‘Your Place or Mine’ Brings Back Romcom Faves ~ At The Movies With Kasey
In the last issue, I reviewed a romantic comedy starring JLo. This week, one starring Reese Witherspoon. They can keep their fashion choices, but I am happy to see these familiar leading ladies again.
New on Netflix, Your Place or Mine stars Reese Witherspoon and Ashton Kutcher as Debbie and Peter, long-distance besties with a real will-they-or-won’t-they vibe. When Debbie needs to finish her accounting program to get a better job and her babysitter leaves her in a lurch, Peter steps up to look after her teenage son, Jack (Wesley Kimmel), in Los Angeles while she stays at his apartment in New York.
Although Your Place or Mine lacks much opportunity for romance because the leads are on opposite coasts, something is charming about watching them learn so much about someone they thought they knew everything about by living in each other’s homes. The dynamic is reminiscent of The Holiday. I also found Debbie and Peter’s individual plots interesting. Both are full-fledged characters outside of the friendship. That the leads have so much chemistry and share so little physical space might be a missed opportunity, but I liked the setup.
In smaller ways, the screenplay tries too hard to be quirky. For example, there are too many side characters. Steve Zahn as Debbie’s neighbor, Zen, is meant to provide a comedic foil to Peter, but Tig Notaro already fills that role as Debbie’s overcaffeinated, opinionated friend. Of the abundant side characters, she draws the most laughs. Similarly, some jokes resurface too many times. A gag about Debbie’s suitcase flops the first time but gets several more attempts.
Despite the flaws in the writing, I enjoyed the locations, characters, and most of all the love of books in Your Place or Mine. In theaters, I probably would have been disappointed, but for a Netflix romcom, it was pretty good.
Your Place or Mine was written and directed by Aline Brosh McKenna. It runs 109 minutes and is rated PG-13.
Usually, zombie stories do not draw me in. Recently, however, I read Entangled Life: How Fungi Make Our Worlds, Change Our Minds & Shape Our Futures by Merlin Sheldrake, so when a friend mentioned that the new HBO Max series The Last of Us focused on a world ravaged by a fungus that takes over human hosts, I was curious. In the series, Joel (Pedro Pascal) takes a young girl, Ellie (Bella Ramsey), under his care as they struggle to survive in the aftermath of a deadly pandemic.
In a time when both pandemics and the threats of a warming planet are perhaps too close for comfort, the series takes a gamble, but the opening episode sets the scene and the stakes with heartbreaking clarity that overcomes even an oversaturated zombie market. Made more harrowing by the fact that fungi have a real zombifying effect on ants (seriously!), the series makes science totally horrific. The series also depicts the horrors of a human society reduced to bare bones and run by fear—mass graves, public executions, bribery, etc.—but the human drama on a smaller, more personal scale keeps the story moving.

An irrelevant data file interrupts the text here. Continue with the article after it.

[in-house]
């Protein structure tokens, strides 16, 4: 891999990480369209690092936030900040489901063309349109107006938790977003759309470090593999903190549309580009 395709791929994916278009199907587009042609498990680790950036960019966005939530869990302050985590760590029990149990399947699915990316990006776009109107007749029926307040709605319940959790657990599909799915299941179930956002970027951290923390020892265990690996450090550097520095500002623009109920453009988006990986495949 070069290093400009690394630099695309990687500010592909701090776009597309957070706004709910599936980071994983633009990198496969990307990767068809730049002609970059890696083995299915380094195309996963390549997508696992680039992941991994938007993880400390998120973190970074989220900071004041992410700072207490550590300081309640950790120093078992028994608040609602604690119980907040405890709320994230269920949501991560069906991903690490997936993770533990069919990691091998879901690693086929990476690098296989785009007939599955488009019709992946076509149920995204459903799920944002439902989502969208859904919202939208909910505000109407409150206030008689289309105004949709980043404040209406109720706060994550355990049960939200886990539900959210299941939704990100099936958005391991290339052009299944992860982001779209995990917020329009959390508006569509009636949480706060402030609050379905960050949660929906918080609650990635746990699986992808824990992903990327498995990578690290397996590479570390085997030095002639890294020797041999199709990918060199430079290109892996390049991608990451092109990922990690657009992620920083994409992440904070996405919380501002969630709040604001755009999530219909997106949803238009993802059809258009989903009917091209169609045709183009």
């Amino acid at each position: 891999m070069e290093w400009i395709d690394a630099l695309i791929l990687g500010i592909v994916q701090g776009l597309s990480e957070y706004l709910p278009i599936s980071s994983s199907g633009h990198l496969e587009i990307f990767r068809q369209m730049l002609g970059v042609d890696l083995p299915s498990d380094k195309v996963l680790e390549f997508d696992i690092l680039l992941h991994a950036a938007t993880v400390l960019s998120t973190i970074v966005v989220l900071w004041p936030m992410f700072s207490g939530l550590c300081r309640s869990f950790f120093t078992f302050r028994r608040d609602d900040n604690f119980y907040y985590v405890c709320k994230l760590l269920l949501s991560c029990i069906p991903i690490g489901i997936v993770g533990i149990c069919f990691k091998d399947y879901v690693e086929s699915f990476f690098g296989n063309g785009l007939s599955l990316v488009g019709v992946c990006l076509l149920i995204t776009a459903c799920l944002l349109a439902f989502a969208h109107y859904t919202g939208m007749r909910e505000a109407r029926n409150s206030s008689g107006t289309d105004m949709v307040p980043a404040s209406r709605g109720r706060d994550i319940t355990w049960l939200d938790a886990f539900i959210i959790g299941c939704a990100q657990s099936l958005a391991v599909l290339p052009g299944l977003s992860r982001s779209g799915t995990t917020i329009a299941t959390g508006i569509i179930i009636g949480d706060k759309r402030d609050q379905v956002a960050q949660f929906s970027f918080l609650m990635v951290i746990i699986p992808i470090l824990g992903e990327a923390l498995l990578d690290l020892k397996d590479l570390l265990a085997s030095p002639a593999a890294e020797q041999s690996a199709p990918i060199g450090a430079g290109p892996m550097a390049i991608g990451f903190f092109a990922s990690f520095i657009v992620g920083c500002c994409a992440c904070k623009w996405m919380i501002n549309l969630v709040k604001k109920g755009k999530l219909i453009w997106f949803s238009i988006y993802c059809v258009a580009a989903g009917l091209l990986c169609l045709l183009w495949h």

While the core cast carries the story forward with tense, emotional performances, the series also uses single-episode characters to build out the broader context. For example, in the pilot, Nico Parker draws viewers into Joel’s life, and in a later episode, Nick Offerman gives a beautiful guest performance. Melanie Lynskey is sensational as always.
Having never played the video game on which the story is based, I cannot speak to how the series fares as an adaptation, but it provides high stakes, deep characters, and enough thrills to have me hooked.
The Last of Us runs for ten episodes. As of this writing, four have been released. It was created by Craig Mazin and is rated TV-MA.
Also on HBO, the beautiful documentary All That Breathes tells the story of two brothers who fight to protect the migratory Black Kites against the horrors of extreme air pollution by running a makeshift hospital for downed birds in their basement. All That Breathes is a little hard to watch both because it uses subtitles in an era of constant second-screening and because of the suffering and strangeness of the birds. Still, it is a beautiful testament to the determination of people to tend to something that they love and a powerful statement about the impact of environmental toxins and pollution on all of us who breathe. Religious and family drama also add distinctly human elements to the story, but the poetic reflections on the ecosystem were the most moving for me.
All That Breathes was directed by Shaunak Sen. It runs 97 minutes and is unrated.
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